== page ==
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Blub blub blub Established by the University of Rhode Island’s Graduate School of Oceanography, the Discovery of Sound in the Sea project provides an extensive catalogue of animal and human acoustics in the world's oceans. Check out their audio gallery here!
Crabs Dolphin Fish Fish Seal Shark Squid Research Submarine Vent Seal and Orca

Video:Archerfish hunt by shooting jets of water at potential prey, and a Current Biology paper finds that they might be even better shots than we thought. See the video here and read about the research on EurekAlert!.
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Calendar of Events >>> Full Listing

September 15 to 19, 2014
ICES Annual Science Conference 2014
A Coruña, Spain

Underwater
The ICES Annual Science Conference is a forum for an international community of marine scientists, professionals, and students to share their work in theme-based series of oral and poster presentations. The 2014 conference will include talks by three invited keynote speakers, and oral and poster presentations selected on the basis of submitted abstracts.

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The Marine Science Portal on EurekAlert! was created through grants from The David and Lucile Packard Foundation and The Ambrose Monell Foundation.

Press Releases

Key: Meeting M      Journal J      Funder F

Showing releases 261-270 out of 421.

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Public Release: 10-Sep-2014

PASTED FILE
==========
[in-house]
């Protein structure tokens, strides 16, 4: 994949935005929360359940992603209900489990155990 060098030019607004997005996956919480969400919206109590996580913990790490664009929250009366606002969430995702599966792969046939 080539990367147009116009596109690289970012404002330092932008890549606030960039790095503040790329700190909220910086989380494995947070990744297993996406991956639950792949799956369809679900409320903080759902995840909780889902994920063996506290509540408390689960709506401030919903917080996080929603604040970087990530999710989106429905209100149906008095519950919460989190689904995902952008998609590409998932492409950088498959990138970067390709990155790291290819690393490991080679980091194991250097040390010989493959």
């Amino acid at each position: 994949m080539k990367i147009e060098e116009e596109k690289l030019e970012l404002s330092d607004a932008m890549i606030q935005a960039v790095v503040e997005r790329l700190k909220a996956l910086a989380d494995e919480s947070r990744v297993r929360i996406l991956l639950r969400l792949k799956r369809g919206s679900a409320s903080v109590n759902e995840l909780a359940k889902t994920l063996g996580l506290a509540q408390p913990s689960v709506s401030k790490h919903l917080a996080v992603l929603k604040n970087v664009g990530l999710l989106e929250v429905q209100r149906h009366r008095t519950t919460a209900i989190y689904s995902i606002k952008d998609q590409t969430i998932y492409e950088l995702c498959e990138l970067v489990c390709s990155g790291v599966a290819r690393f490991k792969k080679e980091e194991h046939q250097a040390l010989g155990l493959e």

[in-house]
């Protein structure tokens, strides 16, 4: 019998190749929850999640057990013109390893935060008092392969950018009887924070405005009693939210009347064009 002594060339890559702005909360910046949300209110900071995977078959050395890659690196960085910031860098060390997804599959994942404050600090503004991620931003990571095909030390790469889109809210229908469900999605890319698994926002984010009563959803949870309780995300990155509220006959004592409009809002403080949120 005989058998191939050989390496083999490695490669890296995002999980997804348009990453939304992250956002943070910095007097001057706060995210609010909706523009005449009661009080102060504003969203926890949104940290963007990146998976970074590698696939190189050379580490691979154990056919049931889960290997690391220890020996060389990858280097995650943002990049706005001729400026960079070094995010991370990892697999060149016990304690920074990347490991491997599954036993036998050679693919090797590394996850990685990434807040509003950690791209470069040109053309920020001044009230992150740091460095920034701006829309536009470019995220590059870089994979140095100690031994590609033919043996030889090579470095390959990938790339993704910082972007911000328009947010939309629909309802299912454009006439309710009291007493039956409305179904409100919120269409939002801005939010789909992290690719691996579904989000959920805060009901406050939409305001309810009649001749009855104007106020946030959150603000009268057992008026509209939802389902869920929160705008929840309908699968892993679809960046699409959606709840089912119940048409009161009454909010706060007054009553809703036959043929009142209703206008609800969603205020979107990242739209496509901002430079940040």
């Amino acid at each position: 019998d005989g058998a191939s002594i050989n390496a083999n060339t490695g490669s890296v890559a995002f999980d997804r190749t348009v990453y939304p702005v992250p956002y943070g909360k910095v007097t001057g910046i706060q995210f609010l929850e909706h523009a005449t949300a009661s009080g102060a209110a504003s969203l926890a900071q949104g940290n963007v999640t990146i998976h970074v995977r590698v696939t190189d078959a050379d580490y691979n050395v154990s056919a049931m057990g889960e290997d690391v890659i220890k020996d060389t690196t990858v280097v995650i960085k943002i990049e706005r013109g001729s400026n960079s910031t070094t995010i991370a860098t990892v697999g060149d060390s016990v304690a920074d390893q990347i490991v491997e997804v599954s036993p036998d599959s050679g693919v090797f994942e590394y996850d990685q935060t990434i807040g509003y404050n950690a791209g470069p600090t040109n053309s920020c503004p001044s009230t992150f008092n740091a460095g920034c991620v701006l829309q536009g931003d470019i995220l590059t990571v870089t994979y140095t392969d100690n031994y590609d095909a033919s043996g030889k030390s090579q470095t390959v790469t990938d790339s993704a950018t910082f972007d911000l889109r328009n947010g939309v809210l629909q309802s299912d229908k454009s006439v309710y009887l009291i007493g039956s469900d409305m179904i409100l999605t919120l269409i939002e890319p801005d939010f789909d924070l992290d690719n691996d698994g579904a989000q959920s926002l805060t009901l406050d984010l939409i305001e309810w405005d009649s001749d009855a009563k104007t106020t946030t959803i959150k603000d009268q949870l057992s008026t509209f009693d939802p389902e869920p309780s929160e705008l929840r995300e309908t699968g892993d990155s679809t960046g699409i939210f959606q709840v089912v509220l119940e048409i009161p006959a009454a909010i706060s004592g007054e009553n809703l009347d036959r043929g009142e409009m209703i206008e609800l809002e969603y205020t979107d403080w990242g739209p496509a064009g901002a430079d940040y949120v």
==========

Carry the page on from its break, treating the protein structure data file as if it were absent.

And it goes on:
Biogeochemistry
US cityscapes show consistent patterns of 'urban evolution'
In a special issue of Biogeochemistry, scientists studying urban ecosystems say US urban landscapes are remarkably similar geologically and biochemically, share certain traits that can function as markers for urbanization, and evolve along similar pathways. The authors propose the concept of 'urban evolution.'
National Science Foundation, NASA, New Hampshire Agricultural Experiment Station, Maryland Sea Grant

Contact: Heather Dewar
hdewar@umd.edu
301-405-9267
University of Maryland

Public Release: 9-Sep-2014
Ocean acidification: NSF awards $11.4 million in new grants to study effects on marine ecosystems
With increasing levels of carbon dioxide accumulating in the atmosphere and moving into marine ecosystems, the world's oceans are becoming more acidic.
National Science Foundation

Contact: Cheryl Dybas
cdybas@nsf.gov
703-292-7734
National Science Foundation

Public Release: 9-Sep-2014
NASA sees Tropical Storm Fengshen looking more like a frontal system
NASA's Terra satellite captured an image of Tropical Storm Fengshen as it continued moving away from the east coast of Japan. Satellite imagery showed that the storm resembled a frontal system more than a tropical storm because it appeared stretched from southwest to northeast.
NASA

Contact: Rob Gutro
robert.j.gutro@nasa.gov
NASA/Goddard Space Flight Center

Public Release: 9-Sep-2014
Princeton University launches NSF-funded initiative to study Southern Ocean's role in global systems
Scientists from 11 institutions across the United States will meet this week at Princeton University to officially launch a $21 million, National Science Foundation-funded, interdisciplinary initiative to study the Southern Ocean, the sea that surrounds Antarctica.
National Science Foundation

Contact: Peter West
pwest@nsf.gov
703-292-7530
National Science Foundation

Public Release: 9-Sep-2014
Southern Ocean's role in climate regulation, ocean health is goal of $21 million project